Wikipedia blackout hasn’t really freaked out students, has it?


I keep reading that this blackout will cause students to freak out more than average humans: The New York Times claims that the blackout is “no doubt causing panic among countless students who have a paper due.” The Huffington Post reported that “some students are wrapping up work early in anticipation of Wikipedia's blackout (or even turning to books), others say they expect to hand in assignments after their due dates.”Buzzfeed went to Twitter and found “25 angry kids who can’t do their homework because of the Wikipedia blackout.”Tthe Washington Post came up with a “survival guide” to help students (along with 20-somethings looking to cheat at bar trivia night). And our Post colleague Hayley Tsukayama found at least some students on Twitter complaining about how hard it was to do homework projects

Many of these reports cite a tweet from Wikipedia founder Jimmy Wales on Monday:

Student warning! Do your homework early. Wikipedia protesting bad law on Wednesday! #sopaMon Jan 16 17:58:09 via webJimmy Wales
jimmy_wales

But I have to wonder: Are students really freaking out more than everyone else? I doubt it for these five reasons:

1) Most college students are smart enough to find a way around the blackout. A couple of years ago I had to interview a group of Maryland high schoolers who were quarantined in a Beijing hospital during the swine flu scare. I conducted those interviews via Facebook, as these students were able to quickly find a way around the Chinese government’s blockage of the site. This blackout isn’t any different.

When I asked my Twitter and Facebook followers how they were coping with the blackout, they shared these tricks for getting around it:

* Use Google’s cache feature to see Wikipedia pages as they were before the blackout hit.

* Use the Spanish site (or the French one or whatever language you studied in high school). Or use Google Chrome’s translation feature on one of those pages.

* Access Wikipedia through your mobile phone browser or iPhone application, which are still working.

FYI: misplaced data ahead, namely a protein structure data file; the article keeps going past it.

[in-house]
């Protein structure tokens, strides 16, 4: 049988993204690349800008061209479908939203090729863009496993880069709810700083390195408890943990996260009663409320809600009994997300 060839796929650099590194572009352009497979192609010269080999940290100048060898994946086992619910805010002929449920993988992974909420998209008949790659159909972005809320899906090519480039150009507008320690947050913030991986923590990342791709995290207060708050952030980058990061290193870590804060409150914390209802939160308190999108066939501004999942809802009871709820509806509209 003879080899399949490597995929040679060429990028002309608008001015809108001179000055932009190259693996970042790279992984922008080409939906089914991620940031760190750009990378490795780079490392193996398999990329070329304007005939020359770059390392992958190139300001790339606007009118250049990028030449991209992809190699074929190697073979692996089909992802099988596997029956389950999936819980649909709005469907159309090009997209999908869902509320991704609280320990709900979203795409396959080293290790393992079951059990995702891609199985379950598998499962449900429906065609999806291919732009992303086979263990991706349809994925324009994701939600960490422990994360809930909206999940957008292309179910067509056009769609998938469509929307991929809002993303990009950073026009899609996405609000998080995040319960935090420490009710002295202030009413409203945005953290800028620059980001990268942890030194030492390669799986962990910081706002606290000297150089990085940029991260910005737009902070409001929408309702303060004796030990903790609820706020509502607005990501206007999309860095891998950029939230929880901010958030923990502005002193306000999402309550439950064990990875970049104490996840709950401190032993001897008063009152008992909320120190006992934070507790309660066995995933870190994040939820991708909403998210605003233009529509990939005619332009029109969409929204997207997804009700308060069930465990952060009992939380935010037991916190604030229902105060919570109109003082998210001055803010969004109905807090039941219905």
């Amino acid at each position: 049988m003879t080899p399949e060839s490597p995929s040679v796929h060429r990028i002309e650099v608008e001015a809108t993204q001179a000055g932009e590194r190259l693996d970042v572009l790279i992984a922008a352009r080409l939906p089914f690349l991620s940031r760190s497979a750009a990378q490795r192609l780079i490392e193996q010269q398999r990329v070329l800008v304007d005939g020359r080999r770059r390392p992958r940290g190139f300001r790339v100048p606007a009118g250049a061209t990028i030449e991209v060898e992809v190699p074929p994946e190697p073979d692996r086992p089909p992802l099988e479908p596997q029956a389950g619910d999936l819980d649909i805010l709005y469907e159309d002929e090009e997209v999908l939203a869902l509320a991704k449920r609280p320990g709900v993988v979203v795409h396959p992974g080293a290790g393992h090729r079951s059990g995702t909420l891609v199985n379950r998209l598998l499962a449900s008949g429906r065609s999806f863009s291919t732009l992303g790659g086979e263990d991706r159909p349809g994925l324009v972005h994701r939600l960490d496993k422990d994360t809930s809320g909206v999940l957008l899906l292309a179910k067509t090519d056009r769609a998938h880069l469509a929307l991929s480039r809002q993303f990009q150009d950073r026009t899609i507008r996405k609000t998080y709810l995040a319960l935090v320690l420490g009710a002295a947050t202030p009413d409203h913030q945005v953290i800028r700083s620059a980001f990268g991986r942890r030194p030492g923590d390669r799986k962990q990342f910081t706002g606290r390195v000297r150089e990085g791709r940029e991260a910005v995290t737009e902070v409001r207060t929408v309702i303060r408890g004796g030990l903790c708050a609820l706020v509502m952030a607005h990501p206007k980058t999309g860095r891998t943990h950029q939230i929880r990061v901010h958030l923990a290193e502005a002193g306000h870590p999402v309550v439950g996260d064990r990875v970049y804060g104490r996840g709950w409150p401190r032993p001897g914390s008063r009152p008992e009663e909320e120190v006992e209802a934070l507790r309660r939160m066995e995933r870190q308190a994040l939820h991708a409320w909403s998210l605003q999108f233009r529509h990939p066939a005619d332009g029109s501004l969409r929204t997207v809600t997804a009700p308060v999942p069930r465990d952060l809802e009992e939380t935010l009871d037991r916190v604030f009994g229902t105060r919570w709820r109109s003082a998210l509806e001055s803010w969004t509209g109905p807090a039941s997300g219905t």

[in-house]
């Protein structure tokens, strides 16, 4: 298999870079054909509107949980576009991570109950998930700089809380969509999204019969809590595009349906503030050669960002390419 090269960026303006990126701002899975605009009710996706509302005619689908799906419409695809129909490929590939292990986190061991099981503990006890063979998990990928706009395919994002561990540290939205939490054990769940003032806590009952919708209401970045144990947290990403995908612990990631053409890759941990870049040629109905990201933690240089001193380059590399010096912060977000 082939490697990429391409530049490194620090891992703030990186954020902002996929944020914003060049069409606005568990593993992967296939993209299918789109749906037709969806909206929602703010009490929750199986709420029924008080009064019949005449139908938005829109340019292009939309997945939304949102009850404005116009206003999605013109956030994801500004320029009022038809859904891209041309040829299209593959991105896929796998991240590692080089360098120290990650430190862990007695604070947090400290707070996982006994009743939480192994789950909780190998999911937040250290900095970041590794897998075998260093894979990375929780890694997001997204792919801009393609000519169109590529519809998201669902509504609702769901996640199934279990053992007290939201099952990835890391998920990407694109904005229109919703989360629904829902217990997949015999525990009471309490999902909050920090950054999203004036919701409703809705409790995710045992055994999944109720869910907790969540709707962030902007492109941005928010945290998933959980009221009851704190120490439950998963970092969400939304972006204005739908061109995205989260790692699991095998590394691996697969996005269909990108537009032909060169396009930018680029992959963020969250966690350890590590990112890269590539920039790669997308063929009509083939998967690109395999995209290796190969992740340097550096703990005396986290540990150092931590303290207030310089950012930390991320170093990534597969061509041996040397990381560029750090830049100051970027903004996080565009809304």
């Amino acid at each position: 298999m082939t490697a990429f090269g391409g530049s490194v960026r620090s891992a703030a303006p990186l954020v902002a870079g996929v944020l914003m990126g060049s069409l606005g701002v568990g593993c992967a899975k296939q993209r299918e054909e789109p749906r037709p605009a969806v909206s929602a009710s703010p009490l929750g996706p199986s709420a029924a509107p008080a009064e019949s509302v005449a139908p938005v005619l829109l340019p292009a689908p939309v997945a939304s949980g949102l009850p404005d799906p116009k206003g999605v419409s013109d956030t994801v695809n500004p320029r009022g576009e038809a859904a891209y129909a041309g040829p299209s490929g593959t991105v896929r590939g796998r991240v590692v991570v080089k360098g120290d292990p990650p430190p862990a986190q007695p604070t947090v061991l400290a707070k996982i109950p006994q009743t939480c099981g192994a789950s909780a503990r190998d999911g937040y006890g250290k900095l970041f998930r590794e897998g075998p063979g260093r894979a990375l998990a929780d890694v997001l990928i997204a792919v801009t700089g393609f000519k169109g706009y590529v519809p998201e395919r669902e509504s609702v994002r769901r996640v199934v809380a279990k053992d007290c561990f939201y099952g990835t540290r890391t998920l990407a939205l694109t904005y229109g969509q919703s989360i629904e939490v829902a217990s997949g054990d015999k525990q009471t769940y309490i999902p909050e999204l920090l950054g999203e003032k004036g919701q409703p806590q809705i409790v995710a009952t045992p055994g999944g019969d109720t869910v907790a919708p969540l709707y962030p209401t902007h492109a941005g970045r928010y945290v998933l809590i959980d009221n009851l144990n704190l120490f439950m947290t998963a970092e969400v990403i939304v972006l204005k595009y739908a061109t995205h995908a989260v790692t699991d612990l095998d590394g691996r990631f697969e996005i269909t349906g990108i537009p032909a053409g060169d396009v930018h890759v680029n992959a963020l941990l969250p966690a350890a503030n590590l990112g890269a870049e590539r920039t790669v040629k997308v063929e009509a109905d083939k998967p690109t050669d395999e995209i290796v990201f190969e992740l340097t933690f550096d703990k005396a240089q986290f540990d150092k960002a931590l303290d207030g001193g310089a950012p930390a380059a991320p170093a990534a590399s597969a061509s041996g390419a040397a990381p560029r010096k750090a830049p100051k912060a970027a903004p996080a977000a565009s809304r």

2) The spring semester has barely begun and it’s unlikely that students have major research papers due. Seriously. And a lot of colleges are still on winter break.

3) Wikipedia is not the only source--or even the main source-- students rely on. Professors have beaten into the heads of students that they are not allowed to cite Wikipedia as a source. I have seen quite a few faculty rants against Wikipedia on quite a few syllabuses.

Sure, many students use Wikipedia as a starting place for their research (as I often do as a reporter) but it’s not the only source that they use. And many students are offended by the suggestion that they don’t know how to use a library (or books, online journals and other scholarly sources).

Kevin Howe, a second year student at Kirtland Community College in Michigan, wrote this on my Facebook wall: “I am proud to say that I'm old school.....I can use our college library better than some of the faculty and staff.”

4) Many college students are joining the protest by shutting down their own sites. This is a protest that many college students are supporting, backing and joining. The student-run GW Patriot at George Washington University is having a #BuffAndBlueOut today. The student-run Middblog at Middlebury College is not operating today. The School of Information Studies at Syracuse University has blacked out its academic homepage. And I have seen several students turn their Facebook profile pictures into black boxes or error messages.

5) If they are freaking out, it’s not just about Wikipedia. Craigslist is down, slowing searches for roommates, cheap TV’s and sketchy hook-ups. And, seriously, how are students going to kill time without funny pictures of cats on the temporarily shutdown site I Can Has Cheezburger?

For more higher education news, follow me on Facebook and Twitter (which are still operating today).

Jenna Johnson is a political reporter who is covering the 2016 presidential campaign.

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